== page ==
Making and using fire is one of the first major developments of human civilisation. It helped us develop more things and made us grow to where we are today.
Structural fire is not uncommon, in fact, in 2013 – 2014, Australian fire agencies attended to 101,867 fire related incidents, of which 19,524 (19 per cent) involved structure fires. By comparison, during the same period, the New Zealand Fire Service Commission (NZFSC) attended to 10,245 fire incidents, of which 5294 (50 per cent) were structure fires.
With that in mind, here are our tips on how to manage fire in the workplace.
Why put out a fire when you can prevent it in the first place?
Identifying and minimising the fire hazards and risks in your work could greatly reduce and minimise the likelihood of a fire.
Implement fire prevention policies tailored for your workplace. This could include designating smoking areas, or things as simple as unplugging unused equipment at the end of the day.
They say, it’s best to cross the bridge when you come to it. However, that is not the case for fire safety at work, or fire safety in general. Fire rapidly spreads, and in less than 2 minutes, your whole workplace may be covered with smoke and be engulfed in flames.
A comprehensive Evacuation Scheme will ensure you and your employees’ safe evacuation from a fire in your work. Your Evacuation Scheme must include procedures on all steps of the evacuation process. This covers who must contact the emergency services, what to do when they arrive, and how to direct everyone to the Place of Safety. Evacuation paths and exits that would take you the fastest and safest way to the Place of Safety should also be determined. These must be marked with signage for clear identification.
Being in an emergency such as a fire can be a traumatising experience. Even if you have an Evacuation Scheme, if they are not regularly practiced, panic and fright could cause chaos and prevent you from responding accordingly. Frequent repetition of the procedures will help you recall what to do through muscle memory.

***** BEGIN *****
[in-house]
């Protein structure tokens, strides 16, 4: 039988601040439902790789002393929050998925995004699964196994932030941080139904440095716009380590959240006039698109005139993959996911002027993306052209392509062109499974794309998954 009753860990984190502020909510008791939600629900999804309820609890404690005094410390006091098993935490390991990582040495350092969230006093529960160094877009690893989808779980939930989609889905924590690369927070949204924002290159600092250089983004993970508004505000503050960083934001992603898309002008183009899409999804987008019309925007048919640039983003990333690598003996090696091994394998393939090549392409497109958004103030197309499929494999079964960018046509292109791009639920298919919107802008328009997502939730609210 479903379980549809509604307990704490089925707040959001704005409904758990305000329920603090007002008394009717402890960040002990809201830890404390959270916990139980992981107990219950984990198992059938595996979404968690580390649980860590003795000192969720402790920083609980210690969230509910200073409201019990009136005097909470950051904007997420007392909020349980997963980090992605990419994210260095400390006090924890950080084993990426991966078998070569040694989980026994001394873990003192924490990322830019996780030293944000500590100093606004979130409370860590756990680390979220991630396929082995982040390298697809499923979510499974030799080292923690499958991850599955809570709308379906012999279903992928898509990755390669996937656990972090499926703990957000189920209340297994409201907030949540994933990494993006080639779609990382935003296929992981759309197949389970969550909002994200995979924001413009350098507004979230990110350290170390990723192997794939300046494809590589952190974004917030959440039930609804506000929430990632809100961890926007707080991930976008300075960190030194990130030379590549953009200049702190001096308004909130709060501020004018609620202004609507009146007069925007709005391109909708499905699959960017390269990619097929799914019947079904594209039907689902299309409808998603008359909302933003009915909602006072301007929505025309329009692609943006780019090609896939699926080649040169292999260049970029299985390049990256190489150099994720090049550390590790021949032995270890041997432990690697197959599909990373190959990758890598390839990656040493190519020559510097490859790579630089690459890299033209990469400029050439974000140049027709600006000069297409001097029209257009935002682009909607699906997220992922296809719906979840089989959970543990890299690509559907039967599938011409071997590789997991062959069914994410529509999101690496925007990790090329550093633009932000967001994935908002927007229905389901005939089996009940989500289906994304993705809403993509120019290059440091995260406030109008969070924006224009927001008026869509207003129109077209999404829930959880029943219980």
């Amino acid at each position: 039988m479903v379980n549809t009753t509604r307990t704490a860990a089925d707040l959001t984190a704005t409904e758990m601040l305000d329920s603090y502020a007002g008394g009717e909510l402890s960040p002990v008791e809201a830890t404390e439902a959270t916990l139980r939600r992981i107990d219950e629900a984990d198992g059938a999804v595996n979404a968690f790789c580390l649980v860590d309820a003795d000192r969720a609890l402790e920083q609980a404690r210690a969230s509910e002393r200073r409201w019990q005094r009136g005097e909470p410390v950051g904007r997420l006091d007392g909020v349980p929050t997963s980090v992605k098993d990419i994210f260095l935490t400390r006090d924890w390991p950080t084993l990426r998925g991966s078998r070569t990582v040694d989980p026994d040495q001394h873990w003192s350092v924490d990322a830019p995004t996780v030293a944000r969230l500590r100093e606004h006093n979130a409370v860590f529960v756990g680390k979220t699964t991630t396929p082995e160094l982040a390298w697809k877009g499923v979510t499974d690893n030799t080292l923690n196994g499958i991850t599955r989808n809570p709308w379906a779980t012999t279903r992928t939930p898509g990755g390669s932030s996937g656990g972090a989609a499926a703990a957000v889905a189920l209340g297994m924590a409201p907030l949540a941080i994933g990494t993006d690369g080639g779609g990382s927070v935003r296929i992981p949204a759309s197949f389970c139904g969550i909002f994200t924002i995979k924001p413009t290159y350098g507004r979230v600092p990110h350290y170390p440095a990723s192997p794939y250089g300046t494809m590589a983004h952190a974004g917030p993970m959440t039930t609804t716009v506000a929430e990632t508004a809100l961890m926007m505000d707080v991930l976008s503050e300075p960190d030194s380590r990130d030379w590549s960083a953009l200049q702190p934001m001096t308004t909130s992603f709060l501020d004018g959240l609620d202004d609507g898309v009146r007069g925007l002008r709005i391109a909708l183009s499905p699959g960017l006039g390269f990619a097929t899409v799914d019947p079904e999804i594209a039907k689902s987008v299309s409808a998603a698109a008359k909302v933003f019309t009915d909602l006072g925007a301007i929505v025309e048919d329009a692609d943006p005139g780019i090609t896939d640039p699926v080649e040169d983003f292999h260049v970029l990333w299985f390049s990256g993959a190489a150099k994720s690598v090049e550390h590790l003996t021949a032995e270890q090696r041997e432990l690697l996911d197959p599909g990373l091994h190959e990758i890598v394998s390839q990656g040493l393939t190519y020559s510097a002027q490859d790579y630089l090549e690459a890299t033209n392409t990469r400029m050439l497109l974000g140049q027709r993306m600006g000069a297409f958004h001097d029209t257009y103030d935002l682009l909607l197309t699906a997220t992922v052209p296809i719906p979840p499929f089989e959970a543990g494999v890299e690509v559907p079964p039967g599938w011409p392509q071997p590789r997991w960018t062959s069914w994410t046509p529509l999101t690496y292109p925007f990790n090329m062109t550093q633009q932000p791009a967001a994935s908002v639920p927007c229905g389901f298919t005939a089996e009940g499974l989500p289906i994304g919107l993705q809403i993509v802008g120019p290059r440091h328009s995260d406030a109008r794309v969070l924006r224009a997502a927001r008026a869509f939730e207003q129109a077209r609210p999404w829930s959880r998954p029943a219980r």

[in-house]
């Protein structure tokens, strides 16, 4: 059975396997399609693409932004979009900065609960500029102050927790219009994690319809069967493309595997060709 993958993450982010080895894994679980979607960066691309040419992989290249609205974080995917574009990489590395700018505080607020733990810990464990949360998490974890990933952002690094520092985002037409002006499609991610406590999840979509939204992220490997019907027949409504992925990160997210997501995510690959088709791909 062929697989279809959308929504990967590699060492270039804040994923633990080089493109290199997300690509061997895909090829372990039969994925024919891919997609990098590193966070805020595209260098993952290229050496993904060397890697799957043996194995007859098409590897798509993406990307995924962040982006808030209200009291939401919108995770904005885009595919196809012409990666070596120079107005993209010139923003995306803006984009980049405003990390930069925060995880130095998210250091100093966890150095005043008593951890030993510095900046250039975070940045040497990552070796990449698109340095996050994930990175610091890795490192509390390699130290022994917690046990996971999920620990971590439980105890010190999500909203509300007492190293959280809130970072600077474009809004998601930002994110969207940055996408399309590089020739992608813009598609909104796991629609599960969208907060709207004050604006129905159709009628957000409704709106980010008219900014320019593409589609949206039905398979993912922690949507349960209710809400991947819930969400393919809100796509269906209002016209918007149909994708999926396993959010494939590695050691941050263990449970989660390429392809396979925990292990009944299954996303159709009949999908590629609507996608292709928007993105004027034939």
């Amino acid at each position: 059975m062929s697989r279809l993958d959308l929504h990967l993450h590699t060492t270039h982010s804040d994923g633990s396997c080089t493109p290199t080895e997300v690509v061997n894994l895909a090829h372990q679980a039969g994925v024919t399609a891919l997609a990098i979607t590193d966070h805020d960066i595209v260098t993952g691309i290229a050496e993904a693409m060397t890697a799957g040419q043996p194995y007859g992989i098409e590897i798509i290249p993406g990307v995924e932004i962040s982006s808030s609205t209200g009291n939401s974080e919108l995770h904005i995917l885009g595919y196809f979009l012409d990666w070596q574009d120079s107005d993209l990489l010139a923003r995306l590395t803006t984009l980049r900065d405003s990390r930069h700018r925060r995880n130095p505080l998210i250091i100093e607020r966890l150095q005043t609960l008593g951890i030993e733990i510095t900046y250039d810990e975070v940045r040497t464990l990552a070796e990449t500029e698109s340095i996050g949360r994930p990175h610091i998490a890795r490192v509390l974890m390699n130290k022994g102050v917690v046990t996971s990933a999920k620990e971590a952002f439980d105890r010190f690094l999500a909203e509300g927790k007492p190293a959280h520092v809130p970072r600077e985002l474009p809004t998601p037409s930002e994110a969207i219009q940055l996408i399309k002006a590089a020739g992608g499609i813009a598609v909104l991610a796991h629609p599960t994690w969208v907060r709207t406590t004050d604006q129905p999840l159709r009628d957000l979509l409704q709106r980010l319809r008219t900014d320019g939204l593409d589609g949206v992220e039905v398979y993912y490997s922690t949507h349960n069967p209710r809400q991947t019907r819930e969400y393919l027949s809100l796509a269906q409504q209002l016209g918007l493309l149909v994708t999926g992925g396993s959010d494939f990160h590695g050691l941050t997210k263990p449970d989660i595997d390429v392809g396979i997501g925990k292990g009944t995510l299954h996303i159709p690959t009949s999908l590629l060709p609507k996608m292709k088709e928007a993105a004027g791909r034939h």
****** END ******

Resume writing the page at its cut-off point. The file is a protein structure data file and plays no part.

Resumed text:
Hold drills and review procedures regularly. Post site maps and play the alarm during drills so that employees know what it sounds like and what to do after hearing it. Make sure you have adequate wardens who are trained in leading evacuations.
Emergency wardens play an imperative role in keeping everyone safe during emergencies. Their function shouldn’t be disregarded, as they have many duties that could lead to serious consequences if ignored. Having a trained warden who has mastered your Evacuation Scheme is key to keeping everyone safe.
Fire Safety Systems are your first level of defence during fire. Make sure you engage someone to regularly inspect and repair defective equipment installed in your workplace.
They should also check smoke detectors and fire alarms at least once a month and ensure that it can be heard by everyone around the workplace.
Having procedures, policies and Evacuation Schemes are much more helpful when employees are unaware. Make sure that everyone is on the same page in terms of being informed with policies and Evacuation Schemes, and what to do when an emergency occurs.
Get in touch today to learn more about how we can help with fire safety at work.Back